Snoop Dogg now makes MTV shows about weed, he used to be arrested for it


It has been a long time since Snoop Dogg was just a musician. The man is more business, more image than rapper. He’s a marijuana entrepreneur and an actor—most recently appearing in Fox’s Empire and competing with his friend Martha Stewart on ABC’s $100,000 Pyramid.

But one thing that’s been part of the Snoop brand since he introduced himself in 1992 on Dr. Dre’s The Chronic, has been just that: Weed. His latest venture outside of hip-hop is executive producing Mary + Jane, MTV’s new comedy about a couple of female Millennials who run a pot delivery service. In a recent interview with Esquire, Snoop spoke about the series and what he thinks about pot’s growing audience.

Thanks for talking to me. I know you’re not doing a lot of interviews for this show.

Who told you that? They told you I was a diva? Never the Dogg, baby.

Image result for snoop doggWhy did you get involved with Mary + Jane?

The show was something that was a void right now, as far as two delivery marijuana girls. Great writers; great networks. My company,, partnered up with Mary + Jane to promote great television. Everything’s falling in place; this is the perfect relationship and the perfect time to do a show like this.

What do you mean that it’s a perfect time?

With the world going crazy for marijuana and it’s America’s topic of conversation right now, as far as the legalization of it all. The health issues and higher health insurance and the money—it’s making and Denver, Colorado and other parts of the world where it’s becoming legalized. It’s becoming a big business now. It’s good to show the intricacies of some dealers–female dealers–and giving the insight of the underworld before it becomes the overworld.

Do you think it was important for the show to have two female leads?

I think that’s what made me want to be part of the show. I deal with a lot of females who have done what Mary+Jane are doing on screen. To be able to relate to that, to know how real that is … TV is reality TV now. Whether it’s scripted or not, it has to be the reality to what people can believe.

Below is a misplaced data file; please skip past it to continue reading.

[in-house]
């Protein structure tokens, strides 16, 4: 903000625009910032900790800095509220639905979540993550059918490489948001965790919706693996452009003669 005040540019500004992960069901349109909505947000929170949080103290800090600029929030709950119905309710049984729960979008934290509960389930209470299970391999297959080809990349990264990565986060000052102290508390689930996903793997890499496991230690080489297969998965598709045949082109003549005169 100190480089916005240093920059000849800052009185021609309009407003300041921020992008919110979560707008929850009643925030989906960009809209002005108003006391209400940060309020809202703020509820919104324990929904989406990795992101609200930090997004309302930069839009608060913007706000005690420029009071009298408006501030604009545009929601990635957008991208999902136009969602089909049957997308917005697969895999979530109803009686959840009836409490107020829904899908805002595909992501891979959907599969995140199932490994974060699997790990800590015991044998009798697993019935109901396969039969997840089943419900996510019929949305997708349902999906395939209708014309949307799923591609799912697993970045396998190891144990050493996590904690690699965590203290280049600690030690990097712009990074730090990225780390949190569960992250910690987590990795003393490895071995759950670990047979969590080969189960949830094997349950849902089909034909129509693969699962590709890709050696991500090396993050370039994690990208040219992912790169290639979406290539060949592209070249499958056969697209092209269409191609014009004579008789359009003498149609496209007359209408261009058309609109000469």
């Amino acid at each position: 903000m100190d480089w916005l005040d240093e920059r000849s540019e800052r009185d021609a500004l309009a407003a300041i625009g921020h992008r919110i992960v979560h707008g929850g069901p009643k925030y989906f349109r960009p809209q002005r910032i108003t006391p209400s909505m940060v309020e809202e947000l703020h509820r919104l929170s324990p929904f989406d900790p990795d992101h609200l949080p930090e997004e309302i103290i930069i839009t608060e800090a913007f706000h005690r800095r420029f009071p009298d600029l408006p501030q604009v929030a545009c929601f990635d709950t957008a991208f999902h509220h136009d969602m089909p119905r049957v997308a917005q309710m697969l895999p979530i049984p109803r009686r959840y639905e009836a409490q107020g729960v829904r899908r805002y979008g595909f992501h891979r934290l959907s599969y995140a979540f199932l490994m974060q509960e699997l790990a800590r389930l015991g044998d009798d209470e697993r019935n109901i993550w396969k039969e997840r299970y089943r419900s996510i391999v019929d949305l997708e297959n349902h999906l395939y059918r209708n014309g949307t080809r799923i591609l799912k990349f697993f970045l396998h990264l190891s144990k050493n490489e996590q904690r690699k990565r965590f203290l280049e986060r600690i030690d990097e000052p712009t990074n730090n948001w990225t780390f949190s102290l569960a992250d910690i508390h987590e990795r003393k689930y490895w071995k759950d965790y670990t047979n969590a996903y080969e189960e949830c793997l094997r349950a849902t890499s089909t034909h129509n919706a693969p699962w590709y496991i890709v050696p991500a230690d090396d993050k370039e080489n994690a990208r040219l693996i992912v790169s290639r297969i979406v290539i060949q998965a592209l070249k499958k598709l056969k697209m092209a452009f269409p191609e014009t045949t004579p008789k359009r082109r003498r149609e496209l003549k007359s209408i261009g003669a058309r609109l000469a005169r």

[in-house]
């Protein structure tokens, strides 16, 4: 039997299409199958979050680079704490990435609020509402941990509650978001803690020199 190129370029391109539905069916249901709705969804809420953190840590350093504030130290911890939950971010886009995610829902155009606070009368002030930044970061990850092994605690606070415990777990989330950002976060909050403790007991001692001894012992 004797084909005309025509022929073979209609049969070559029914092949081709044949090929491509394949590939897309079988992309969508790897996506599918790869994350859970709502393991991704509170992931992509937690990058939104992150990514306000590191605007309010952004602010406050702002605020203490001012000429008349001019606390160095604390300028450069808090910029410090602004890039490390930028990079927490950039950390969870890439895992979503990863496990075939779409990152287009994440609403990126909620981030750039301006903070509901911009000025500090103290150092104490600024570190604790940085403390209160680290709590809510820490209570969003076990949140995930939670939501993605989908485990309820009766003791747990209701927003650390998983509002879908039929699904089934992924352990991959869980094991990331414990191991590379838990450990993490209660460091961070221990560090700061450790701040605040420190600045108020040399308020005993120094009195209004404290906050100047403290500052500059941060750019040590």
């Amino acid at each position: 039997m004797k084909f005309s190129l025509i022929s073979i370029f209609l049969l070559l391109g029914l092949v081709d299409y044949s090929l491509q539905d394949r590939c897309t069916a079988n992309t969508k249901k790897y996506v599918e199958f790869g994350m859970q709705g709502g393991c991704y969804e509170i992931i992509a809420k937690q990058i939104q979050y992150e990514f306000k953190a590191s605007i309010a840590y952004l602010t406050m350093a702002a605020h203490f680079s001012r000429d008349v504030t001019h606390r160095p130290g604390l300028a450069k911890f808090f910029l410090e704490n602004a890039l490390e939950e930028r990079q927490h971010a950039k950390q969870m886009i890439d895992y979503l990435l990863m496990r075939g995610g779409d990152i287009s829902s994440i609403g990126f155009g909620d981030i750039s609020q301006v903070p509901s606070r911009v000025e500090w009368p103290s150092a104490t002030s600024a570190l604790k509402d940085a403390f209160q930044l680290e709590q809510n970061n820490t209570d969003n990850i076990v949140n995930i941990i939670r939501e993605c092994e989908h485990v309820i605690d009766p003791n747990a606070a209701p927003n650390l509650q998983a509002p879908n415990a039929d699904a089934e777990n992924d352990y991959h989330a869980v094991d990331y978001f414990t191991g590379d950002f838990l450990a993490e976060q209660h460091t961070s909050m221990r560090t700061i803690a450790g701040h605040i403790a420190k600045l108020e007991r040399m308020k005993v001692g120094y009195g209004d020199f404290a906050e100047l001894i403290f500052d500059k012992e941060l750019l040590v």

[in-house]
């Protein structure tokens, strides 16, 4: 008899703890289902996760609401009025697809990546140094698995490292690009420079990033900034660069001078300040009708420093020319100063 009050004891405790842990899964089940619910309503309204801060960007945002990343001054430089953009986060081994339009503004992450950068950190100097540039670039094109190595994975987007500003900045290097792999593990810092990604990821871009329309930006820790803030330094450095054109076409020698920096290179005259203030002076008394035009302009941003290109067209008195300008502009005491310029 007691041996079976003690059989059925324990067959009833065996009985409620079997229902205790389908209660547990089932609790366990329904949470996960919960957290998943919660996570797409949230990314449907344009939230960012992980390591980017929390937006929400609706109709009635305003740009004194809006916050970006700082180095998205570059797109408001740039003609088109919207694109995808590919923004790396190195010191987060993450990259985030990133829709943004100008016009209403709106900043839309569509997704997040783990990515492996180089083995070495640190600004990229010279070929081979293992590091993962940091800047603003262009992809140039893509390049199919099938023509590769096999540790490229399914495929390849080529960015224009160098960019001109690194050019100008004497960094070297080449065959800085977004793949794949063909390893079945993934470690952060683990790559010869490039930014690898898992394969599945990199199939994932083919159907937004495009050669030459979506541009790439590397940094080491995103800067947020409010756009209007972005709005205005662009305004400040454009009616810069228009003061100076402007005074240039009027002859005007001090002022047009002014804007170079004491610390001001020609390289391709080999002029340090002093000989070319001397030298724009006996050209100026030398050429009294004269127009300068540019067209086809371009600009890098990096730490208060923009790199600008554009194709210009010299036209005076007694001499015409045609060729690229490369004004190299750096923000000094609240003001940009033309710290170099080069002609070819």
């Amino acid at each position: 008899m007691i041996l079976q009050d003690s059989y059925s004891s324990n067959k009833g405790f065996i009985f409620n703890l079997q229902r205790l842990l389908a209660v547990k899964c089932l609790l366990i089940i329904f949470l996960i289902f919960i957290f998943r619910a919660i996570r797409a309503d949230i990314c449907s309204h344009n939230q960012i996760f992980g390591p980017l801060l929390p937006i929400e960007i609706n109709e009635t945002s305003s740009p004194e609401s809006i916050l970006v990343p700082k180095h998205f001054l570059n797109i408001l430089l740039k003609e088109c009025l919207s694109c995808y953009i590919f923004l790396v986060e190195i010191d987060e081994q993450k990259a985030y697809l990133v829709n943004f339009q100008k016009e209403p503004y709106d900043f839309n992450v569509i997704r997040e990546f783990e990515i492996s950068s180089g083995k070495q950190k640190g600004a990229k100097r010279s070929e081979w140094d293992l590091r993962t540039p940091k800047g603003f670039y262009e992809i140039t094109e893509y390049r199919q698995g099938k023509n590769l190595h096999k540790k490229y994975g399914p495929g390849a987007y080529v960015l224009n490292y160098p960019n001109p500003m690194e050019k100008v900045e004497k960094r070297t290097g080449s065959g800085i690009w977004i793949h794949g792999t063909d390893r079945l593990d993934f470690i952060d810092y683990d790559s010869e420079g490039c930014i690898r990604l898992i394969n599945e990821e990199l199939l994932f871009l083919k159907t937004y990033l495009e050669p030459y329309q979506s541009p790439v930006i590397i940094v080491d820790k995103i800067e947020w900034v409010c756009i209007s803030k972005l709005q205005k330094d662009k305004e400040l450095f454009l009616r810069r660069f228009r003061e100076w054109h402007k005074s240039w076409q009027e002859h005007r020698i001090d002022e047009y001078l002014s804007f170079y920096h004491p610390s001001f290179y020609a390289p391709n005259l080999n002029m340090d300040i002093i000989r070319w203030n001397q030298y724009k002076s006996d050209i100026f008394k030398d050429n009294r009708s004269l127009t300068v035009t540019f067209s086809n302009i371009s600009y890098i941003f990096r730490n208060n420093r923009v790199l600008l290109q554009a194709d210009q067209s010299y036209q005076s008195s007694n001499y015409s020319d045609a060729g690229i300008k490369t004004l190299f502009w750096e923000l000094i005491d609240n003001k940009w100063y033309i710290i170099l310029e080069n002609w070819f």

Image result for snoop doggHow do you feel about how the stereotype of pot smokers is changing?

I wish it had changed 15 years ago when they was taking me to jail for it. That’s neither here, nor there. It’s amazing that people I am able to smoke with now [are the ones] that would have told on me or sent me to jail. Now we have nice conversations over a joint or a blunt.

I feel like marijuana is a real peace conversation–what I mean by that is the form of peace in a conversation. Any time you have a couple of people smoking, they’re never hostile or angry. The area that we’re in now, I’m thankful that they’re trying to make it legalized because, with alcohol and tobacco, you see all the tragedies that have happened with that. I’m glad that we can see something different. As far as me being on the forefront and pushing, for a long time I was on the wrong side and now I’m on the right side. Being able to have a network and having a television show, I show that it’s fun, it’s cool and the hustle of it all.

How do you feel that you’re one of the faces of marijuana?

You know what, I’m astounded by the disbelief in the beginning, and now I’m happy for what it does. I’ve talked with soldiers who have came home from tragedies over there and fighting for our country and given prescription drugs and not knowing how to maintain. And then they’re introduced to medical marijuana and they’re able to sustain and live a happier life. And I’ve dealt with people who’ve had cancer and beat cancer and people who have sicknesses that no man-made medicine has been able to cure and marijuana’s been able to cure it. I’ve seen a little girl who has 300 seizures in a month. Now she’s getting CBD (Cannabidiol), and she’s only having three seizures a month.

I’m watching all the great things with it. A lot of times, people think I’m just in it for the high. But I’m not, I’m in it for the good of it all and what it does and it maintains everybody’s mind on a certain level. That’s what the world needs to be at right now. Not that everybody needs to be on marijuana, but it needs to be on a place of understanding and peace and conversation because there’s so much violence and negativity in the world that this is sort of the answer to that. That’s how I’ve been able to maintain my sanity and keep peace in being able to do what I do. Seeing that the world in that same direction, it’s great to see that.

You’ve done guest-starring roles on TV before. Will you appear on Mary + Jane?

I might do a cameo on this show. I might. I don’t know. We’re talking about it right now. They’re trying to write me a character that they didn’t really like, but I like. I’ve got to convince them to keep it in. They’re crazy.

You’re also doing a dinner party series with Martha Stewart for VH1, which is owned by the same company as MTV. Will there be a crossover episode?

You never know. Good food, good weed. You know what I’m saying? It’s all a party and about uniting and bringing people together. Everything I’m doing right now is a peace offering and gesture to the world to show that you can always put more love in the world than hate. That’s what I’m on right now.

What’s a dinner party at your house like? Good food, good weed, and watchingMary + Jane?

And you do know that.

You’ve also partnered with Tanqueray on gin. Which is your bigger vice?

Oh marijuana, baby. A cocktail is for later this evening, but the marijuana is for all day, urday.


Culled from Esquire